Texas jury verdicts are a lot like Las Vegas. Even the law recognizes that what happens in the jury room needs to stay in the jury room.
With one exception (the “outside influence” exception), Texas Rules of Evidence 606 expressly prohibits jurors from testifying, either live or by affidavit, as to any matters that occurred during deliberations. In practical terms, this rule means that after the last argument is made and the door closes behind the twelfth juror entering the jury room, most anything that jurors say or do from that point until the verdict is returned to the courtroom is protected from disclosure. Whether jurors speculated as to liability insurance, tossed coins, drew straws, or conducted themselves in any other manner prohibited by law during deliberations, the only eye-witnesses who could testify about it are expressly prohibited from doing so.
Though two decades old, Daniels v. Melton Truck Lines, Inc. perhaps still provides the best example of the incredible reach of this rule. In that case, the trial court struck a motion for new trial’s supporting affidavits which outlined the following jury misconduct:
(Juror Hamilton) kept repeating that she was a police officer…and her duties included patrolling, investigating … and issuing tickets… She left the distinct impression that if we did not answer the questions as she thought they should be answered, that we would see her later and could suffer the consequences… (S)he was angry and shouted down those who disagreed with her… She never directly threatened anyone but … indicated those disagreeing with her could see her later in the patrol car… It is my opinion that the emphasis on her right to make arrests… had an influence on some of the jurors changing and siding with her…
Five other jurors came forward with similar testimony regarding Hamilton’s conduct during deliberations. Nevertheless, the Court of Appeals agreed that the testimony fell squarely within the prohibition of Rule 606 and the trial court did not err in disregarding it. 704 S.W.2d 142 (Tex. App. — Eastland 1986), explaining:
Rule 606(b) bars testimony by any juror as to all matters or statements occurring during the course of their deliberations, except for testimony that “any outside influence was improperly brought to bear upon any juror.” As we read this rule, the statements by Juror Hamilton do not come within the exception and, consequently, proof of her statements and their effect is barred by the rule.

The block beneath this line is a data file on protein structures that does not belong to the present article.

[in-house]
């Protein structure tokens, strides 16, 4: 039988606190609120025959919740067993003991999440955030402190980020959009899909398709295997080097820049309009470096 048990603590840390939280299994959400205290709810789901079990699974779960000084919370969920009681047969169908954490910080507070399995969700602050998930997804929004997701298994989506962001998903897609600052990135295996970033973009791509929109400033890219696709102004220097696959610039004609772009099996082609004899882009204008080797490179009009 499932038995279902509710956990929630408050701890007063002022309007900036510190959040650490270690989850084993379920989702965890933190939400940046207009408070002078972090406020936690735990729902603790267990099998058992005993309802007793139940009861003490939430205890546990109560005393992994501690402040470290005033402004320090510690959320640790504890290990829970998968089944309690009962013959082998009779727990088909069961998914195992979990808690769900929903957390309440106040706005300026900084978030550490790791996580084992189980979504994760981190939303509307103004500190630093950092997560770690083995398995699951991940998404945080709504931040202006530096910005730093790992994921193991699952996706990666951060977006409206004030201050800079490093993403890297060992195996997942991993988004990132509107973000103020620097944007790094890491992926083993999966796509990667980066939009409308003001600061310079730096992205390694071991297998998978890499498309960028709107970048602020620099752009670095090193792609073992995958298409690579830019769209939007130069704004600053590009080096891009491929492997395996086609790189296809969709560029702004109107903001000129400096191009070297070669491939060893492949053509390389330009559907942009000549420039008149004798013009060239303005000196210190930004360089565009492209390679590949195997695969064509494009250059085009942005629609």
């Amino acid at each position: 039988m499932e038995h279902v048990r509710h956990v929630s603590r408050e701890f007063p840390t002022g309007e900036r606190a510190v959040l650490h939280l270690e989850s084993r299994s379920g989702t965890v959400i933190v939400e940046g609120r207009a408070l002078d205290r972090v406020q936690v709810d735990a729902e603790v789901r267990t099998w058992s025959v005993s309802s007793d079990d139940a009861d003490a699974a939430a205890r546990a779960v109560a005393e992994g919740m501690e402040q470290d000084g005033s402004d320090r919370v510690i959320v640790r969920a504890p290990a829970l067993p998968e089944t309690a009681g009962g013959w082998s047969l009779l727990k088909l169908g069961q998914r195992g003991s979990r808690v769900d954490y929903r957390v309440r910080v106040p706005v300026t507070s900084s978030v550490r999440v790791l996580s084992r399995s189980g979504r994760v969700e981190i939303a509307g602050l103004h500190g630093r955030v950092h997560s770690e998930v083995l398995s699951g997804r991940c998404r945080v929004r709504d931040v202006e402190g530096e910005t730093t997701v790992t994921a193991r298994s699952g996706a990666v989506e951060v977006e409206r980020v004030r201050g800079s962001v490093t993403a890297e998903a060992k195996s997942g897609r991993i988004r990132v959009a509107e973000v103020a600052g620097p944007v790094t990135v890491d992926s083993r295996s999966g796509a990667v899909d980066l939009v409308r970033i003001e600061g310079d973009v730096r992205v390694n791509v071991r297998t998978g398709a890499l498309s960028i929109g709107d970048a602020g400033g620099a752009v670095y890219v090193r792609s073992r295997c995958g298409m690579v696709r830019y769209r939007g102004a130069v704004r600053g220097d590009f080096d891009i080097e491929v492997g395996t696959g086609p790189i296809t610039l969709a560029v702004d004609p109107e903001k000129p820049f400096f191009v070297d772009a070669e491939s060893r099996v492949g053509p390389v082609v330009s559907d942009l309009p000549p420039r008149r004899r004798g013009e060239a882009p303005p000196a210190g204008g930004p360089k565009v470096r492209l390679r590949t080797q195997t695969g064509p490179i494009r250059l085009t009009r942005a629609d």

The Texas Supreme Court has upheld strict application of the rule, enunciating four public policy reasons which justify the prohibition against a losing party “putting the jury on trial.” Golden Eagle Archery, Inc. v. Jackson, 24 S.W.3d 362 (Tex. 2000). They are:
- The need for jurors to be able to candidly discuss the evidence and issues without fear that their deliberations will be held up to public scrutiny;
- The need to protect jurors from post-trial harassment or tampering;
- The need to protect proper verdicts from disgruntled jurors who might seek an avenue of vindication by attempting to overturn them, and
- The need for finality to promote public confidence in judgments.
Given the huge evidentiary hurdle, what is an attorney to do when faced with allegations of jury misconduct which occurred during the deliberative phase of trial?
- Look to the exception in the rule: Jurors are permitted to testify whether “any outside influence was improperly brought to bear upon any juror.” (Note that this exception will also permit one juror to speculate as to influences on other jurors, not just on themselves.) Although the Texas Supreme Court has never defined what kind of “outside influence” a juror may testify about, they have indicated that they consider an outside influence as something that must “originate from sources other than the jurors themselves.” 24 S.W.3d at 370.
- Consider the obvious: Judges, bailiffs and any other member of the court staff who have access and contact with members of the jury can be “outside influences” for the purpose of this rule.
- Know what “deliberation” is (and isn’t): While older cases defined deliberation as “any conversation regarding the case occurring between or among jurors … regardless of the time and place where it occurs,” the Supreme Court has expressly refused to accept such a broad definition. Informal discussions among jurors during breaks are not part of deliberations, the Court has held, especially since jurors are specifically admonished not to engage in informal discussions. In many charges, the jury is instructed only to deliberate “in the jury room when all members of the jury are present.” If an attorney learns of misconduct which occurred in the jury room, a further inquiry as to how many jurors were present at the time could prove fruitful. If jurors were missing from the room when the misconduct occurred, then the jury should not have been “deliberating” under the instructions of the judge. Perhaps, then, the misconduct didn’t occur during “deliberations,” rendering Rule 606 inapplicable.
- Look for other sources of evidence: Sometimes competent evidence of juror misconduct can be proved using sources other than the jurors themselves. Mayo v. State, 708 S.W.2d 854 (Tex. Crim. App. 1986) (testimony from a witness contacted by a juror).
- Whatever you do, though, act quickly: Assuming the evidentiary hurdles can be overcome, time is of the essence. Complaints of jury misconduct must be raised by motion for new trial, giving an attorney a narrow window of opportunity to preserve error. Thirty days after the judgment is signed, any right to raise a complaint of jury misconduct on appeal is lost.
— Bonnie Sudderth, Judge of the 352nd District Court of Tarrant County, Texas